Commodity Market Update July 24, 2018

July 24, 2018 | by Joel Fingerman


The latest Corn Weekly Export Sales reported Exports for the week ending July 12 at 1,293,000 metric tons (Chart 1 below). This is a decline of 103,600 metric tons but less than the Reuters expectations of a 200,000 metric ton decline. Despite the decline, the Export Sales remain at record highs for this time of the year, as shown by the black line for 2018 . This Export Sales report supported recent upward price moves as the Corn futures market had become highly oversold when prices dropped from $4.21 to $3.60 by July 1 (Chart 2 below, black line).

Chart 1

The December Corn contract has moved up by nearly 13.5 cents during this price rise (Chart 2), but interestingly, the September – December Corn calendar spread was basically unchanged (Chart 3) as the back months of the forward curve moved up as much as the front months. The next CFTC report will show if this price rally is due to short covering or new longs in the market.

Chart 2

Chart 3

Traders, producers, and buyers will now watch to see if this just a short term bull move in prices in a bear market or the start of a bull market trend.


Crude Oil prices have rallied despite the recent large increase in Crude Oil Stocks. The latest DOE report for the week ending July 13, 2018 had Crude Stocks increasing by a large, and unexpected, 5.8 million barrels (Chart 4).

Chart 4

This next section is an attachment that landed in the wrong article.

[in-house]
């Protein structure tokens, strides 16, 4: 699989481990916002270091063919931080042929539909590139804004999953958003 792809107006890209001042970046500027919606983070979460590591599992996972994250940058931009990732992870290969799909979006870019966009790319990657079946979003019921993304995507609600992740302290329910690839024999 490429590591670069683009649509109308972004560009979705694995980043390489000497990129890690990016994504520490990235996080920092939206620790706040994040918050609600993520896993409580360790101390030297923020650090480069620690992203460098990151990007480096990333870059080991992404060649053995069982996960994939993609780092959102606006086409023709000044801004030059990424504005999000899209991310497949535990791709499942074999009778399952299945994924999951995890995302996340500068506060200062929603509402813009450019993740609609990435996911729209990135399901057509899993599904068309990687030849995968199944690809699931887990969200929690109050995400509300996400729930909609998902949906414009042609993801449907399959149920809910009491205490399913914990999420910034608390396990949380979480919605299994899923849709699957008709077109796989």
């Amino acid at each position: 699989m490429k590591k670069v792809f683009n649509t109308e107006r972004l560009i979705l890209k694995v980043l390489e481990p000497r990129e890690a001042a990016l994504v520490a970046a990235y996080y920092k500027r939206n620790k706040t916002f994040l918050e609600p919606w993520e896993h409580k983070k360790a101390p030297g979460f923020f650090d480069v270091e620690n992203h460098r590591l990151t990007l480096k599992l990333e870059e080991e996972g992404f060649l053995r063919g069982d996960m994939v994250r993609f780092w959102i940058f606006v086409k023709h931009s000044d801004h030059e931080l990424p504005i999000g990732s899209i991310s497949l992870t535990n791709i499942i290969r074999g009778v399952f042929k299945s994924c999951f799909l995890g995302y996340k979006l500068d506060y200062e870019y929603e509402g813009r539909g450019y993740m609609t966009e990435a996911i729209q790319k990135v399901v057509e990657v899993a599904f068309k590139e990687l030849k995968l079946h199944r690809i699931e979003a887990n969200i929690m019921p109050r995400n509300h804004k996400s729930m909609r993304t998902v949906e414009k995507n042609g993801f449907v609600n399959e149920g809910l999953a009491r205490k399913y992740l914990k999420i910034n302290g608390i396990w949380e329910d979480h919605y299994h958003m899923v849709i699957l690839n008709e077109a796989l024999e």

A large increase in Crude Oil Stocks usually puts downward pressure on prices. Yet prices have rallied in part due to a weakening dollar (commodity prices tend to strengthen when the U. S. dollar weakens) and lower expected Crude Oil exports from Saudi Arabia. And while the Crude Oil Stocks increase was large, Stocks remain lower than the last 3 years.

The recent rise in Crude Oil prices, after the major decline, is shown below by the September Crude Oil Prices (Chart 5, black line). The major decline and recent rise in prices is more dramatically illustrated by the calendar spread of September Crude minus October Crude (Chart 6, black line).

Chart 5

When Crude prices were peaking at the beginning of July, the Sep-Oct Crude Spread was $2.70. Then when Crude prices dropped the Spread lost more than half its value at $1.30. It has since recovered to the $1.60 level. We also note that this Calendar Spread is significantly higher than the last three years, another measure of the steepness of the forward curve, a further indication of a bull market.

Chart 6

For the trader this suggests bull positions. For the producer this suggests lifting hedges, and for buyers this suggests maintaining or establishing hedges.
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The Fundamental Analytics Team